It was Election Day, and I was working in the DL Campus Coffee Shop, a church-affiliated establishment on Front Royal’s Main Street. A confession: I don’t write in this café because of its Jesus posters and religious music but because it’s quiet, the staff is pleasant, and patrons generally avoid bellowing into their phones as if their listeners were deaf.
There I was, tapping away on my laptop. Except for some older students gathered together on the sofas across the room—I assumed they were homeschoolers, given it was the middle of the day—the place was nearly empty. It was nice and quiet, just the way I like it.
And then those kids started to sing.
The hymn, as I discovered later, was “It Is Well with My Soul,” and their beautiful rendition stunned me. When they finished, I applauded and then introduced myself to several members of this group, including their adult leader, pastor Mark Hopkins. He explained that these young people were part of Encounter Revival Ministries, an evangelical team committed to a year of study and travel. They were in Front Royal for a week of services and singing at a local baptist church. Impressed by their smiles and general good cheer, I asked Mark about arranging an interview with some of them.
Two days later, I sat in the Rivermont Baptist Church Fellowship Hall with Mark and four of the young men and women who are part of the team. Lexi, who is Mark’s 17-year-old daughter, graduated from a Christian high school in Roanoke, Virginia. Jackalynn, 18, graduated from a public high school in Aspers, Pennsylvania, where she was class president. Nate, 20, hails from Bucyrus, Ohio, and is in his third year with the team. And Joey, 20, calls Honesdale, Pennsylvania, his home.
As we chatted, I learned that the group travels mostly in the fall and spring, staying with families from the churches hosting their visit. During the winter, they remain in Harrisburg, Pennsylvania, where in the summer they help operate a camp for young people.
My goal for this interview was to discover what they wanted from life. I fumbled as I searched for the right words to that question, but when Lexi answered, she gave me the very expression I needed. “My biggest passion in life is to be a missionary,” she said. “My brother and his wife are missionaries in North Africa.”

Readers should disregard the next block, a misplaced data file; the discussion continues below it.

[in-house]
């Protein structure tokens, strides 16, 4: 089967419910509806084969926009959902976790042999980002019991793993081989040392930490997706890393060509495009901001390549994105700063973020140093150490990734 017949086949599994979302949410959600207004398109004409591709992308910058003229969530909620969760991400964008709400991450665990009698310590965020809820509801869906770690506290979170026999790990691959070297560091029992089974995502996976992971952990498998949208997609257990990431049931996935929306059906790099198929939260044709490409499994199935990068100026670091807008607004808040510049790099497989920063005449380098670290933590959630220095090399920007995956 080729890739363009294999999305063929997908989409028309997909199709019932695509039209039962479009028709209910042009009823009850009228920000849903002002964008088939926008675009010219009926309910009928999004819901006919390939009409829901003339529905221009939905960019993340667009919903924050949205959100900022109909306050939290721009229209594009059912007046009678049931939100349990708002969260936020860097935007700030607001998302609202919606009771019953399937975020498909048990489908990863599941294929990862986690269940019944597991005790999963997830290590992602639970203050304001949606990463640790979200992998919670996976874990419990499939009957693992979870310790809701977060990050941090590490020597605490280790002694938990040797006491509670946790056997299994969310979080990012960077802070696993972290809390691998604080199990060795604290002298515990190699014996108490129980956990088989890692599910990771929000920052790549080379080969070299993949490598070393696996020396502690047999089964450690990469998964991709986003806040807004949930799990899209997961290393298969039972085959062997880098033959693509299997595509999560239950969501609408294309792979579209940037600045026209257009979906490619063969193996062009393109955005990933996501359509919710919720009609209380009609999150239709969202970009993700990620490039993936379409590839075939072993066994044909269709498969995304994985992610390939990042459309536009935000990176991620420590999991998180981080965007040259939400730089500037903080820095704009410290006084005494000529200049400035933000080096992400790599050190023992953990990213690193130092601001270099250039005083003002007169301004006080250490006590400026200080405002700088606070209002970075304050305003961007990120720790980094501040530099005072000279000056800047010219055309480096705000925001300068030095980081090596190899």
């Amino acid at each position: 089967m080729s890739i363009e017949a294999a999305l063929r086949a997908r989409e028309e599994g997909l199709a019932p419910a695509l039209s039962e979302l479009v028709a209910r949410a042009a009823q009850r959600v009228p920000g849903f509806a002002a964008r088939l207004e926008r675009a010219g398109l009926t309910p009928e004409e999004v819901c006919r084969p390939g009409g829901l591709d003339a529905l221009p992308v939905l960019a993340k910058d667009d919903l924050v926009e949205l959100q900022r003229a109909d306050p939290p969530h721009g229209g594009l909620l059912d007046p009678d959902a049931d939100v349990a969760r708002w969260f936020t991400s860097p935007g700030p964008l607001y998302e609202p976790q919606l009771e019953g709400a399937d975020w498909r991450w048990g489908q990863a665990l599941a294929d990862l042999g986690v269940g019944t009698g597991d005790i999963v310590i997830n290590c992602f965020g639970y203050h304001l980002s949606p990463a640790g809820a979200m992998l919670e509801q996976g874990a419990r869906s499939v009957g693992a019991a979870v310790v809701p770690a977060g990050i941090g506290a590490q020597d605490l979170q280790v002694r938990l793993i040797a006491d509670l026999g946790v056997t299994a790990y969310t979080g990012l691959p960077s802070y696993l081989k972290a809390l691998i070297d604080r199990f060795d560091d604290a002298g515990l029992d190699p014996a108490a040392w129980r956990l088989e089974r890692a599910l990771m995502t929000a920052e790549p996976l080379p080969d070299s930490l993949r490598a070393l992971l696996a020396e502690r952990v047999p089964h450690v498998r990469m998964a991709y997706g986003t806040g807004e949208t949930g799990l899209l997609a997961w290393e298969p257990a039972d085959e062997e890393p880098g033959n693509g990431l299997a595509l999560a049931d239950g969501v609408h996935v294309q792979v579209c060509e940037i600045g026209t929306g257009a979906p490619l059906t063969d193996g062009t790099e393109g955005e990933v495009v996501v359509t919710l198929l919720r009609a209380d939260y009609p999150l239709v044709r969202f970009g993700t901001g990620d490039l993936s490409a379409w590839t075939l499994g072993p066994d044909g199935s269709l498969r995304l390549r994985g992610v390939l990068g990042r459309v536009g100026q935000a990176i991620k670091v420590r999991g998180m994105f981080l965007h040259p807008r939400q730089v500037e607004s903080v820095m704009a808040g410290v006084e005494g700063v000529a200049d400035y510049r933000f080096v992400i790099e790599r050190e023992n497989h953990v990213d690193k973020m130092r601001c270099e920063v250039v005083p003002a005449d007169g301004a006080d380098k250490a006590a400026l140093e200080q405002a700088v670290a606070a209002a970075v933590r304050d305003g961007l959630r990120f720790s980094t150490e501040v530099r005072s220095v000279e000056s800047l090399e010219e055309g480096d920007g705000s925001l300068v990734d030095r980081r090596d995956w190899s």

Passion for life! Those were the words I wanted.
“I don’t know about my passion,” Jackalynn told me. “I’d never thought of ministry until I joined the team, but I can see myself doing something there. I love children, and I love Jesus.”
Nate is the team’s youth evangelist who speaks to teens during their revivals. He credits these travels and studies with helping him prepare for future ministry work, possibly in missions. “I want to do the most important thing in life,” he said. “I want to share the Gospel.”
As for Joey, he said, “I might want to be a pastor, but whatever I do, I want to show people love. I want my door open. I want to show love to people in an age when love is wax cold.”
Our time together ended a few minutes later. They began preparing for their next event, and I returned home.
And my takeaway? I’d gotten what I had hoped for: a moment of staving off doubts about the future. These bright, cheerful young men and women who were living their faith, discerning their vocations, and offering love to others uplifted me, at least temporarily, from the sadness I often feel for our country and our future.
And so, when the days and years ahead seem to portend nothing but storms, black clouds, and fierce winds, I recommend looking for hope in some level-headed youth. People like these are increasingly rare, and moments like the one in the café should be cherished. Seek out some young people who have their wits about them, who believe in virtue and truth, and who know how to laugh and smile.
Their company is better for the soul than sunshine in January.
Image credit: Pixnio-Marko Milivojevic, CC09 comments